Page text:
Measurement of quality of life

Several questionnaires have been constructed which help patients to express their subjective perception and evaluation about whether they feel comforted or not. Assessment of Quality of Life by definition means a measurement of overall patient well being and functional capacities in the somatic, psychological and social domains in the patient's perspective and not merely the absence of disease or illness. Now what determines whether a patient has a good or bad quality of life? Is it the degree of illness, the course of the disease, the treatment, the family, or the type of supportive care? Psychosocial concepts such as negative affect, experienced social stigma, social desirability, positive thinking, or therapy-related expectations are equally important correlates of a patient's well-being.

There are certain problems in the palliative/terminal situation that are not covered in the standard QOL questionnaires described. These include spiritual and existential problems, the care situation, family support/social isolation and specific somatic symptoms. Furthermore, most standard questionnaires are too long for those palliative patients who are terminally ill. To date, most publications have used the STAS (Support Team Assessment Schedule) and the MQOL (McGill Quality of Life questionnaire). Secondly international translation procedures and validation studies have not been performed for a palliative-specific instrument. A short form of the EORTC QLQ-C30 for palliative settings and specific scales addressing spiritual and existential dimensions is under development.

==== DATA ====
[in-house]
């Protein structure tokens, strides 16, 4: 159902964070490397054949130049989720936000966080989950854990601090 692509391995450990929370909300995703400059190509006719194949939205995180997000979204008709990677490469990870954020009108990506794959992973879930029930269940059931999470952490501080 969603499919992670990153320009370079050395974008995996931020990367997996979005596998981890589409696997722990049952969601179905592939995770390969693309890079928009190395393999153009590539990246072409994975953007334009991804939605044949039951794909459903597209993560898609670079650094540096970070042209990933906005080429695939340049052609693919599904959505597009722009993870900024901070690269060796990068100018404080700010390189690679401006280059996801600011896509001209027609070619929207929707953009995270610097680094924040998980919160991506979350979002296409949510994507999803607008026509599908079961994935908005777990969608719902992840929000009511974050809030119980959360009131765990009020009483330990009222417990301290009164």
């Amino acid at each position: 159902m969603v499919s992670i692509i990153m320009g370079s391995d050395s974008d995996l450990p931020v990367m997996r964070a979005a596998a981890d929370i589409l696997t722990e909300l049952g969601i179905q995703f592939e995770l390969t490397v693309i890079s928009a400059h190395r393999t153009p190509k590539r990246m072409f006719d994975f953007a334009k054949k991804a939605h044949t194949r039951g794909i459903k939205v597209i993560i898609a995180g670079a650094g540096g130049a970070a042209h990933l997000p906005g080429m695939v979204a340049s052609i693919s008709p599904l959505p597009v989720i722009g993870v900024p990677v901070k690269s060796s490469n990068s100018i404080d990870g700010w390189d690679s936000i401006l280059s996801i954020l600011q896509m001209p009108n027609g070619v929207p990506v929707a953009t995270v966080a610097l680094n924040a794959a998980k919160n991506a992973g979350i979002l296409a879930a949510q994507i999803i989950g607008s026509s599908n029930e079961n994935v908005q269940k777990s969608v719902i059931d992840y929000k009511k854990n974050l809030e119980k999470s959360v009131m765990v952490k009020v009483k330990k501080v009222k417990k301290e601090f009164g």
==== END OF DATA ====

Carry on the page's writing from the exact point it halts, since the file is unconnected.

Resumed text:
Although several instruments have been developed to measure the quality of life (QOL) of palliative care patients, a rigorous research study has not specifically asked patients themselves what is important to their QOL. It is, therefore, not clear whether these instruments measure what is most important to these patients' QOL. Five broad domains were found to be important determinants of patient QOL:

  1. The patient's own state, including physical and cognitive functioning, psychological state and physical condition
  2. Quality of palliative care
  3. Physical environment
  4. Relationships
  5. Outlook

The relief of pain at the end of life is the most important issue. Physicians need to acknowledge and communicate to these patients about treatment options available which could improve their quality of life. Providing them with education about their illness and the different palliative care choices can make the patients and families feel empowered to make the best decision.

In summary, the palliative situation poses specific problems for QOL assessment and research. Partially these challenges have been met, particularly in the development of short, easy-to-handle questionnaires. Measurement approaches beyond questionnaires would be an additional option that merits more attention in future. However, it should be noted that a QOL profile is no substitute for a patient-physician interaction. Patient-physician interaction remains the cornerstone of medicine, particularly in palliative care.